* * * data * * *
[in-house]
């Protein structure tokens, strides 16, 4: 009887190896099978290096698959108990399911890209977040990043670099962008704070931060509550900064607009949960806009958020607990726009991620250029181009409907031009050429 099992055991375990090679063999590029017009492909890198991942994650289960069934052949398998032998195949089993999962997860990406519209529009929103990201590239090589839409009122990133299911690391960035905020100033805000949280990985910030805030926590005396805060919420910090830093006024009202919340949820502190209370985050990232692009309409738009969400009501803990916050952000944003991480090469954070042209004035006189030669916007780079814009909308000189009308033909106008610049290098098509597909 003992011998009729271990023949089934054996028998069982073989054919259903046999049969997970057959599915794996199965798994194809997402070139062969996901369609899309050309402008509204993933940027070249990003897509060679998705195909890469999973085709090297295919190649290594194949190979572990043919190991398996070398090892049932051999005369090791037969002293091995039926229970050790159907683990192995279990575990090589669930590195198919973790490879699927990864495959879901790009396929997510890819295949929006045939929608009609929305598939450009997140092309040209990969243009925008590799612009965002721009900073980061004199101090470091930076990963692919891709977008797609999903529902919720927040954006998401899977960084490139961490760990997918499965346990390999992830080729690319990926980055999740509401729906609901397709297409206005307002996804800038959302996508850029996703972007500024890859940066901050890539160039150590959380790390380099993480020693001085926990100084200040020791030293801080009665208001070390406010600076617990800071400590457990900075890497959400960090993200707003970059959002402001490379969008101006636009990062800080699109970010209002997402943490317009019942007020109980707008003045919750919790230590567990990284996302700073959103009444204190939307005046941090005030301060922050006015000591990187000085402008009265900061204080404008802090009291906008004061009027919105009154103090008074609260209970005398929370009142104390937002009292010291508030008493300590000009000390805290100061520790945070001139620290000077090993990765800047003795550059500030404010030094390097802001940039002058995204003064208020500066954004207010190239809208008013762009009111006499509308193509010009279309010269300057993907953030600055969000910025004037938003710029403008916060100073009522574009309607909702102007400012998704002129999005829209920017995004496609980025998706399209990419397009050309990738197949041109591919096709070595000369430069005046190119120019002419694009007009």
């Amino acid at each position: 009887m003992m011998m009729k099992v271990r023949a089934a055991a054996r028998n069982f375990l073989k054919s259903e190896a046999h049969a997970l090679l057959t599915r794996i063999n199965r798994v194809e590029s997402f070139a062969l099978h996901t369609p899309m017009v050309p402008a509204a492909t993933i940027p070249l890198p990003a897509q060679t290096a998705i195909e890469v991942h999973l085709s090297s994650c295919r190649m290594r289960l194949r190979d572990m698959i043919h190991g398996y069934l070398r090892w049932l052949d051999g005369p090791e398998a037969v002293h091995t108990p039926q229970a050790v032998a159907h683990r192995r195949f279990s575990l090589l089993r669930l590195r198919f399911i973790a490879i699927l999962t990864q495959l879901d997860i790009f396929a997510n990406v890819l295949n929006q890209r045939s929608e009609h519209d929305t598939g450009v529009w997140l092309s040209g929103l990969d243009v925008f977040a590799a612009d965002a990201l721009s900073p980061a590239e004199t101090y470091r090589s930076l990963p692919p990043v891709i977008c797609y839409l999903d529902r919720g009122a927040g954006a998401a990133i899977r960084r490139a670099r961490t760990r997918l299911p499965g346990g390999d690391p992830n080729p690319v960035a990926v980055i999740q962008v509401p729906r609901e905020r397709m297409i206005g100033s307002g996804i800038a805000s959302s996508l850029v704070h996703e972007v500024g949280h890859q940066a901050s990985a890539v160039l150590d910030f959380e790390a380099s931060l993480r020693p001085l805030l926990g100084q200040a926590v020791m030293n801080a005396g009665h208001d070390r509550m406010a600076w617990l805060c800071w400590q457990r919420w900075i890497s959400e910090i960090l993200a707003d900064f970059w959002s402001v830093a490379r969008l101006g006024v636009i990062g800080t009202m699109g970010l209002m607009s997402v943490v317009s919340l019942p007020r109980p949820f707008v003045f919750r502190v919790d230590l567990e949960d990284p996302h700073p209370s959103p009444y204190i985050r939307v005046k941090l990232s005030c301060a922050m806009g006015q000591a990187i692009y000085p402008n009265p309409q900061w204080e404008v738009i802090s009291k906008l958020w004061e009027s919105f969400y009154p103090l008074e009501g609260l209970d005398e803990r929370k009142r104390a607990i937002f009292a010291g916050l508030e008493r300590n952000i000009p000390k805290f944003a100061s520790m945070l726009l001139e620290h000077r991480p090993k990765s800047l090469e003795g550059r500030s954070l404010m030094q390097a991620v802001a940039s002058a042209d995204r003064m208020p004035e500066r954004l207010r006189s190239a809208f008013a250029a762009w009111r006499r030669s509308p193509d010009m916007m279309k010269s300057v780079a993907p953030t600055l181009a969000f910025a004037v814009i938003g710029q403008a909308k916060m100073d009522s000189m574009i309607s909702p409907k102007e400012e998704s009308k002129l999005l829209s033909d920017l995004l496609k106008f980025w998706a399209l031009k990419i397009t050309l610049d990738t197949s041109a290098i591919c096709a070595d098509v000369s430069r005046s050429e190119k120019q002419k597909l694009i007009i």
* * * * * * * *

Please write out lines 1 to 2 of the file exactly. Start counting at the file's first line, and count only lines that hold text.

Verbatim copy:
[in-house]
């Protein structure tokens, strides 16, 4: 009887190896099978290096698959108990399911890209977040990043670099962008704070931060509550900064607009949960806009958020607990726009991620250029181009409907031009050429 099992055991375990090679063999590029017009492909890198991942994650289960069934052949398998032998195949089993999962997860990406519209529009929103990201590239090589839409009122990133299911690391960035905020100033805000949280990985910030805030926590005396805060919420910090830093006024009202919340949820502190209370985050990232692009309409738009969400009501803990916050952000944003991480090469954070042209004035006189030669916007780079814009909308000189009308033909106008610049290098098509597909 003992011998009729271990023949089934054996028998069982073989054919259903046999049969997970057959599915794996199965798994194809997402070139062969996901369609899309050309402008509204993933940027070249990003897509060679998705195909890469999973085709090297295919190649290594194949190979572990043919190991398996070398090892049932051999005369090791037969002293091995039926229970050790159907683990192995279990575990090589669930590195198919973790490879699927990864495959879901790009396929997510890819295949929006045939929608009609929305598939450009997140092309040209990969243009925008590799612009965002721009900073980061004199101090470091930076990963692919891709977008797609999903529902919720927040954006998401899977960084490139961490760990997918499965346990390999992830080729690319990926980055999740509401729906609901397709297409206005307002996804800038959302996508850029996703972007500024890859940066901050890539160039150590959380790390380099993480020693001085926990100084200040020791030293801080009665208001070390406010600076617990800071400590457990900075890497959400960090993200707003970059959002402001490379969008101006636009990062800080699109970010209002997402943490317009019942007020109980707008003045919750919790230590567990990284996302700073959103009444204190939307005046941090005030301060922050006015000591990187000085402008009265900061204080404008802090009291906008004061009027919105009154103090008074609260209970005398929370009142104390937002009292010291508030008493300590000009000390805290100061520790945070001139620290000077090993990765800047003795550059500030404010030094390097802001940039002058995204003064208020500066954004207010190239809208008013762009009111006499509308193509010009279309010269300057993907953030600055969000910025004037938003710029403008916060100073009522574009309607909702102007400012998704002129999005829209920017995004496609980025998706399209990419397009050309990738197949041109591919096709070595000369430069005046190119120019002419694009007009």